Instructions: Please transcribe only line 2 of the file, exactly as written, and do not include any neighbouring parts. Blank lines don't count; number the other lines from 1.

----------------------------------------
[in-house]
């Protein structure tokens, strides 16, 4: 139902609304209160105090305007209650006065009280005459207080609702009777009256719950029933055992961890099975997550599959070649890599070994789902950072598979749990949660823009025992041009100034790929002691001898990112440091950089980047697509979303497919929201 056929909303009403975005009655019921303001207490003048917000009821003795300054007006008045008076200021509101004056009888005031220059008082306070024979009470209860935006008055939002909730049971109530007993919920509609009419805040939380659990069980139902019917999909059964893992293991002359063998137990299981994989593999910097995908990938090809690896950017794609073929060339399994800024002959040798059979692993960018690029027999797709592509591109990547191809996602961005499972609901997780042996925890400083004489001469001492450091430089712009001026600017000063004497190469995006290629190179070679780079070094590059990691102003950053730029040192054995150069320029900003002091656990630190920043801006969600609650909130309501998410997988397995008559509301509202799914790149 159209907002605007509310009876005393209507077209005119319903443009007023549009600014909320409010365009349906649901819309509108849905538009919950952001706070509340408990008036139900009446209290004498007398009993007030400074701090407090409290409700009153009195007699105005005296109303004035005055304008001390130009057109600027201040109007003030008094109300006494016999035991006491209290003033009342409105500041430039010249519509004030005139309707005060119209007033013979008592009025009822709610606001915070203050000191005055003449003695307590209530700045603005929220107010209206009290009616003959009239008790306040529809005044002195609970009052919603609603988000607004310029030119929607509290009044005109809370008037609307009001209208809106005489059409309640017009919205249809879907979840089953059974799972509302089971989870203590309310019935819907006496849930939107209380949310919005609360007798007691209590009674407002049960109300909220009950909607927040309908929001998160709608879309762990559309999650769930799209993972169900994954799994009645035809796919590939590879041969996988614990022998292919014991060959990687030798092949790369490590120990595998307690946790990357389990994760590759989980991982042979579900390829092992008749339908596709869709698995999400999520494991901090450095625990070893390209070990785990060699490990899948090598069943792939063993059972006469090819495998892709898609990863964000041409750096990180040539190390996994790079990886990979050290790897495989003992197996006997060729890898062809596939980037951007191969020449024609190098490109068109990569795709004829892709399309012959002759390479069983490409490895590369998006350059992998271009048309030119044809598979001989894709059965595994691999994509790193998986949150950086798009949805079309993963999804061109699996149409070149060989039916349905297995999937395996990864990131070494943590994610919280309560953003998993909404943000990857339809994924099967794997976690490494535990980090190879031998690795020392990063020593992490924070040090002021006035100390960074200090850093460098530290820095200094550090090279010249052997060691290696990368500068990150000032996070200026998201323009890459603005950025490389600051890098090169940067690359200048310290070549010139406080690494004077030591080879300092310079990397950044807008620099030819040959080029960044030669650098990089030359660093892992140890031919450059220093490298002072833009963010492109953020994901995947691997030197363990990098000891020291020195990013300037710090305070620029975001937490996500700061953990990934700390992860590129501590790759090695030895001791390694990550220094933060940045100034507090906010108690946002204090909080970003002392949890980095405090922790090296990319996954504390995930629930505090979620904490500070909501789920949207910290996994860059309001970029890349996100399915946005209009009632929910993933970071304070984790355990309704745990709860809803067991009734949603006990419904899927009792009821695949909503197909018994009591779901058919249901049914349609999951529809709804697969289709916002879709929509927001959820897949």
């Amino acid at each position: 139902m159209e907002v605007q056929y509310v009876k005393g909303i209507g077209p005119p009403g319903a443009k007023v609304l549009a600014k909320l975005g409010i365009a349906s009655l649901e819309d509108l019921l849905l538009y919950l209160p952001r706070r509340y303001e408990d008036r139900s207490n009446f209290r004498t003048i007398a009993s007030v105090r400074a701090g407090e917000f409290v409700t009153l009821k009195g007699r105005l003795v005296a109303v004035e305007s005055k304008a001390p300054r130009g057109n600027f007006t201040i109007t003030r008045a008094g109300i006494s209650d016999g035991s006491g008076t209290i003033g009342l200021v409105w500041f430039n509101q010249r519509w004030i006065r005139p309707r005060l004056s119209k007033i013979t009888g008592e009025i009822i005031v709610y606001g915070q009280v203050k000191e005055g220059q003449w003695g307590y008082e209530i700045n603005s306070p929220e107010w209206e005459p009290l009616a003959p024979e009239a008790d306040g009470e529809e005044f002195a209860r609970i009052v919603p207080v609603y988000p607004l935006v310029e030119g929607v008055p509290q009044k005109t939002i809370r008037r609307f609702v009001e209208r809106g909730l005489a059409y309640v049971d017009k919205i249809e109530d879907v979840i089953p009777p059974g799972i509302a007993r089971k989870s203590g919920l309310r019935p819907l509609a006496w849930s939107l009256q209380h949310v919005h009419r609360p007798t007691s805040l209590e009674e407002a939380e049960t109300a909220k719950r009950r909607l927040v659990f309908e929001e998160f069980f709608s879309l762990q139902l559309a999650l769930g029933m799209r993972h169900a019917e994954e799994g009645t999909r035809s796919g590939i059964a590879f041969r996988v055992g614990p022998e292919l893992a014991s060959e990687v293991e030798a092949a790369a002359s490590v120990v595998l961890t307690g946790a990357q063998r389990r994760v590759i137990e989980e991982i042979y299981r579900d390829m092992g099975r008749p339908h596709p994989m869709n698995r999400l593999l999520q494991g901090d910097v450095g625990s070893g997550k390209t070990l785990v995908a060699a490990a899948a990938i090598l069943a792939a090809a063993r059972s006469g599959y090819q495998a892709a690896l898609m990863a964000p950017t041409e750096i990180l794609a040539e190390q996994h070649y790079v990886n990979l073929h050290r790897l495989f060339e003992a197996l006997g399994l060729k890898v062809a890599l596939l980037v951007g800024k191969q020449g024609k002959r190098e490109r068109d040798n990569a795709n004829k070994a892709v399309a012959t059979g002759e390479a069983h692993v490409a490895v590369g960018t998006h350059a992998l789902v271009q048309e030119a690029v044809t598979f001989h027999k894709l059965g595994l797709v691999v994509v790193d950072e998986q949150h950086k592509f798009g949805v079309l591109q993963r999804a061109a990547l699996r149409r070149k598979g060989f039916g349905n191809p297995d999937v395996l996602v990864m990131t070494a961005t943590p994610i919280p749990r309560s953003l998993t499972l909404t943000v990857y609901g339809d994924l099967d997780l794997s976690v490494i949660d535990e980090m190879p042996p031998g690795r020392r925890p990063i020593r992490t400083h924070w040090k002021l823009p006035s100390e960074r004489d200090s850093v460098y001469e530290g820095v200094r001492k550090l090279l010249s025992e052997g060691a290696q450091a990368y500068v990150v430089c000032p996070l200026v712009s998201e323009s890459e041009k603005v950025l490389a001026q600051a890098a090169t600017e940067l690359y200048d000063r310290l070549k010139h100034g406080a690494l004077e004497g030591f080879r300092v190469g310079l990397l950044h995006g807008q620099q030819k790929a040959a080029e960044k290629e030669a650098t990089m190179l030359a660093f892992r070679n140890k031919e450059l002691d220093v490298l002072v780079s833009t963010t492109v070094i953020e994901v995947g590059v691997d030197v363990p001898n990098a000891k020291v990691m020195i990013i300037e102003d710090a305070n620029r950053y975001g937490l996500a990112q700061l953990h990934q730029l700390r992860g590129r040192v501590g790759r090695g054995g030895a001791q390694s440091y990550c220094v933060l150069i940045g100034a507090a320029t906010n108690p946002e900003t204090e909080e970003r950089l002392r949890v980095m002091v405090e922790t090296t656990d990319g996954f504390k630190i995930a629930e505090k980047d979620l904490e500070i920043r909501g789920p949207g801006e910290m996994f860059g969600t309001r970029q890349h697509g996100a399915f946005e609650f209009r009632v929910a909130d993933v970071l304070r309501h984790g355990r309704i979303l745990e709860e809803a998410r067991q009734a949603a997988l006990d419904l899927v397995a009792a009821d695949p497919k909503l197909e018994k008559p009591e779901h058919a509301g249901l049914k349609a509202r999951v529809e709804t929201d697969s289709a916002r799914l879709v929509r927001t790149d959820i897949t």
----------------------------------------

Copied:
């Protein structure tokens, strides 16, 4: 139902609304209160105090305007209650006065009280005459207080609702009777009256719950029933055992961890099975997550599959070649890599070994789902950072598979749990949660823009025992041009100034790929002691001898990112440091950089980047697509979303497919929201 056929909303009403975005009655019921303001207490003048917000009821003795300054007006008045008076200021509101004056009888005031220059008082306070024979009470209860935006008055939002909730049971109530007993919920509609009419805040939380659990069980139902019917999909059964893992293991002359063998137990299981994989593999910097995908990938090809690896950017794609073929060339399994800024002959040798059979692993960018690029027999797709592509591109990547191809996602961005499972609901997780042996925890400083004489001469001492450091430089712009001026600017000063004497190469995006290629190179070679780079070094590059990691102003950053730029040192054995150069320029900003002091656990630190920043801006969600609650909130309501998410997988397995008559509301509202799914790149 159209907002605007509310009876005393209507077209005119319903443009007023549009600014909320409010365009349906649901819309509108849905538009919950952001706070509340408990008036139900009446209290004498007398009993007030400074701090407090409290409700009153009195007699105005005296109303004035005055304008001390130009057109600027201040109007003030008094109300006494016999035991006491209290003033009342409105500041430039010249519509004030005139309707005060119209007033013979008592009025009822709610606001915070203050000191005055003449003695307590209530700045603005929220107010209206009290009616003959009239008790306040529809005044002195609970009052919603609603988000607004310029030119929607509290009044005109809370008037609307009001209208809106005489059409309640017009919205249809879907979840089953059974799972509302089971989870203590309310019935819907006496849930939107209380949310919005609360007798007691209590009674407002049960109300909220009950909607927040309908929001998160709608879309762990559309999650769930799209993972169900994954799994009645035809796919590939590879041969996988614990022998292919014991060959990687030798092949790369490590120990595998307690946790990357389990994760590759989980991982042979579900390829092992008749339908596709869709698995999400999520494991901090450095625990070893390209070990785990060699490990899948090598069943792939063993059972006469090819495998892709898609990863964000041409750096990180040539190390996994790079990886990979050290790897495989003992197996006997060729890898062809596939980037951007191969020449024609190098490109068109990569795709004829892709399309012959002759390479069983490409490895590369998006350059992998271009048309030119044809598979001989894709059965595994691999994509790193998986949150950086798009949805079309993963999804061109699996149409070149060989039916349905297995999937395996990864990131070494943590994610919280309560953003998993909404943000990857339809994924099967794997976690490494535990980090190879031998690795020392990063020593992490924070040090002021006035100390960074200090850093460098530290820095200094550090090279010249052997060691290696990368500068990150000032996070200026998201323009890459603005950025490389600051890098090169940067690359200048310290070549010139406080690494004077030591080879300092310079990397950044807008620099030819040959080029960044030669650098990089030359660093892992140890031919450059220093490298002072833009963010492109953020994901995947691997030197363990990098000891020291020195990013300037710090305070620029975001937490996500700061953990990934700390992860590129501590790759090695030895001791390694990550220094933060940045100034507090906010108690946002204090909080970003002392949890980095405090922790090296990319996954504390995930629930505090979620904490500070909501789920949207910290996994860059309001970029890349996100399915946005209009009632929910993933970071304070984790355990309704745990709860809803067991009734949603006990419904899927009792009821695949909503197909018994009591779901058919249901049914349609999951529809709804697969289709916002879709929509927001959820897949």